Kapi (Fermented Shrimp Paste)

Thai food recipes with Kapi (Fermented Shrimp Paste)

Gaaeng Ranjuaan is spicy, sour, sweet and salty beef curry seasoned with no more than fermented shrimp paste chili sauce. It should be served steaming hot, and must possess three distinct flavors, similar to fish Tom Yam soup. These modest ingredients and an intensely-flavored curry emerge from a story about love, things lost in translation and…leftovers.

สูตรทำข้าวคลุกกะปิของ หม่อมเจ้าจงจิตรถนอม ดิศกุล – Rice Seasoned with Shrimp Paste Recipe – Each of the dish’s components is separately prepared and set aside, and mixed individually for each serving. A pleasant harmony of several flavors is created – complex and profound in taste, the dish is a stunning display of confidence. There are many variations of this dish: I have chosen to publish the version described by Prince Johngjit thanaawm Disagoon. This is the very same version prepared for King Chulalongkorn the Great during his unforgettable trip to Italy.

In the Thai language, lon (lohn; หลน) means to simmer. In this ancient style dip, minced pork and fermented shrimp paste, along with smoked-charred dry fish, chilies and other aromatics, are slowly simmered in rich coconut cream to create a deep, multi-layered – yet subtle and silky – dip; a dip which is then lightly seasoned with just palm sugar and fish sauce. The dip is served with an array of fresh and fried vegetables, tempura-like cakes, crispy small fishes or tiny transparent salt-water shrimp. For a dish with so many subtle flavors, there is surprisingly little fuss.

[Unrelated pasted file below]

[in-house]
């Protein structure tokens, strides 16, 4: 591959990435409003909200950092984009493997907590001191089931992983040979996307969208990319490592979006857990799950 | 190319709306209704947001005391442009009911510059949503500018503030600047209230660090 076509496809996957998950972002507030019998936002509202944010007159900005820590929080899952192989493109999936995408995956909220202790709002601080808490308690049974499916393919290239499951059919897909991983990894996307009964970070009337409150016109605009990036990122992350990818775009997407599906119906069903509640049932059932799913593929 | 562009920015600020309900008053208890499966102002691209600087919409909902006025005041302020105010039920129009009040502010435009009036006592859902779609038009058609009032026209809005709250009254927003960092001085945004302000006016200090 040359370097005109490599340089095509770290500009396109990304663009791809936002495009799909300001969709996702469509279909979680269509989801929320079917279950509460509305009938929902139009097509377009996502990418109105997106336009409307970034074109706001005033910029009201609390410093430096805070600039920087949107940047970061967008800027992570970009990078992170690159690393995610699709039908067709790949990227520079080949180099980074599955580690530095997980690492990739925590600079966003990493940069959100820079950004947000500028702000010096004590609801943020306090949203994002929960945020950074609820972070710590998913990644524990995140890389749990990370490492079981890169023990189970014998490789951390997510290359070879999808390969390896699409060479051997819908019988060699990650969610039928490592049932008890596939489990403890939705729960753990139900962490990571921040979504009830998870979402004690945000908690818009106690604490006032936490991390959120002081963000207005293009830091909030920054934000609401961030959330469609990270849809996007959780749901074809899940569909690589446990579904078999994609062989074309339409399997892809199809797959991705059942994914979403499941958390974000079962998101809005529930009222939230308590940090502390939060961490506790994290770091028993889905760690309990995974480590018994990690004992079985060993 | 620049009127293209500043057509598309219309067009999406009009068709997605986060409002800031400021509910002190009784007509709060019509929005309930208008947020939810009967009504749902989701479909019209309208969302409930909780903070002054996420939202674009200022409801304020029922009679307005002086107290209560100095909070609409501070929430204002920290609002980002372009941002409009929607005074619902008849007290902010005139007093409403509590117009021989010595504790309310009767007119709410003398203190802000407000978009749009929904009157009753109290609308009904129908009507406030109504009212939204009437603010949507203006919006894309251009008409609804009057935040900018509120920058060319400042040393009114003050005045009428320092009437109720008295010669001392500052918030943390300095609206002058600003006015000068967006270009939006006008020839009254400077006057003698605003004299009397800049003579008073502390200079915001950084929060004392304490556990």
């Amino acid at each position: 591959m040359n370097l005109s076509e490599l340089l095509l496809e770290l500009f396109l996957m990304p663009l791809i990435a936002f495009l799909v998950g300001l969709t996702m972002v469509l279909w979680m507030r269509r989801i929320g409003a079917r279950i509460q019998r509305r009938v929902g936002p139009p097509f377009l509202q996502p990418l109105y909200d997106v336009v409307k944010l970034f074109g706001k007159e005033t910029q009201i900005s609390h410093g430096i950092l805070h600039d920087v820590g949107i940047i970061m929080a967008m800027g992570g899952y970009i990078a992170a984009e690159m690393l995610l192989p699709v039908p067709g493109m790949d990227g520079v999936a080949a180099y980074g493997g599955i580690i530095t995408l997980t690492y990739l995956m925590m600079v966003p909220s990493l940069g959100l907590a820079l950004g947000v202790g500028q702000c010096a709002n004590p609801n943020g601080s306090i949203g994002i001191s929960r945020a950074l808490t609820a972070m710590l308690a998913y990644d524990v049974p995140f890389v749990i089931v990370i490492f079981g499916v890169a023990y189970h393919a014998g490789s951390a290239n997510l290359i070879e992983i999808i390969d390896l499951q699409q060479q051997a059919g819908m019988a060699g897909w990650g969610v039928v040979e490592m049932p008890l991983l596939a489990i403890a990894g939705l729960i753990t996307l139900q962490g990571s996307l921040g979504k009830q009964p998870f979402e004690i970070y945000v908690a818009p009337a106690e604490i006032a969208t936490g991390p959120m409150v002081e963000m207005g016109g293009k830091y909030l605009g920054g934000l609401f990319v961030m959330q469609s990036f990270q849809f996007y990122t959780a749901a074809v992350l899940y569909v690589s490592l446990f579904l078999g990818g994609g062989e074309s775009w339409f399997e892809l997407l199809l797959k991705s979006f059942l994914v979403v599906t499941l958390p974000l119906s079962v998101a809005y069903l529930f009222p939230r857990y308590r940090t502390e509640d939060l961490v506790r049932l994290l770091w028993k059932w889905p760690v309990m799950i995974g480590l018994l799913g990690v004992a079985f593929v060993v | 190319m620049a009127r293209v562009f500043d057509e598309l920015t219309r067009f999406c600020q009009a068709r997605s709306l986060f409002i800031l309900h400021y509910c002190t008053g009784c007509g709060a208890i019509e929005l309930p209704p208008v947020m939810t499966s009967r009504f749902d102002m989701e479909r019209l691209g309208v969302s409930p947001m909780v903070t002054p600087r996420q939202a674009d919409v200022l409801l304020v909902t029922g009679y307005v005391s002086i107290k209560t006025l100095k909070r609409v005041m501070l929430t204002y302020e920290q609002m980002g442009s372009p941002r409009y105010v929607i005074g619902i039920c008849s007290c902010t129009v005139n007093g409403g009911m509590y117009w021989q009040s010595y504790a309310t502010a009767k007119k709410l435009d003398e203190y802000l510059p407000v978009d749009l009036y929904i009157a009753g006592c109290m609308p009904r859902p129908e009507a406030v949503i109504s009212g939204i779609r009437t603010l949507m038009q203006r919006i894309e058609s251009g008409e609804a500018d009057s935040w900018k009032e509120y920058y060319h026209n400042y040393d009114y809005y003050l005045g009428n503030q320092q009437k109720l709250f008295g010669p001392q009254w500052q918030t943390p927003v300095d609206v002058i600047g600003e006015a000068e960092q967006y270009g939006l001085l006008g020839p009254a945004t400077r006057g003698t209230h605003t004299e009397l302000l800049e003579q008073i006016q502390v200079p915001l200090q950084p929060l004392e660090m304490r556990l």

This recipe comes all the way from India through the northern Burmese border. The masala spice mix is still sold in small packages with retro looking prints that seem to forever exist.

There is no way in a recipe to communicate what’s going on in here; a thick red chili paste marinate, that bursts in orange turmeric color, provides the perfect seen to the tender, almost falling apart, pork meat.

A dish, like a smell or a color can be so evocative in their place or time. This dish always flys me back to the food stalls of Chiang Mai with its vivid color and tartly savor.

In this fast moving world, it is good sometime to pause for a moment, and to have a dish that emphasis relaxation, and allows you to enjoy a feast of textures and colors, because it is never eaten alone. It is served with a rich plate of accompanying vegetables pleasantly arranged, and with a group of good friends; all sharing the centrally placed bowl of the shiny red relish.

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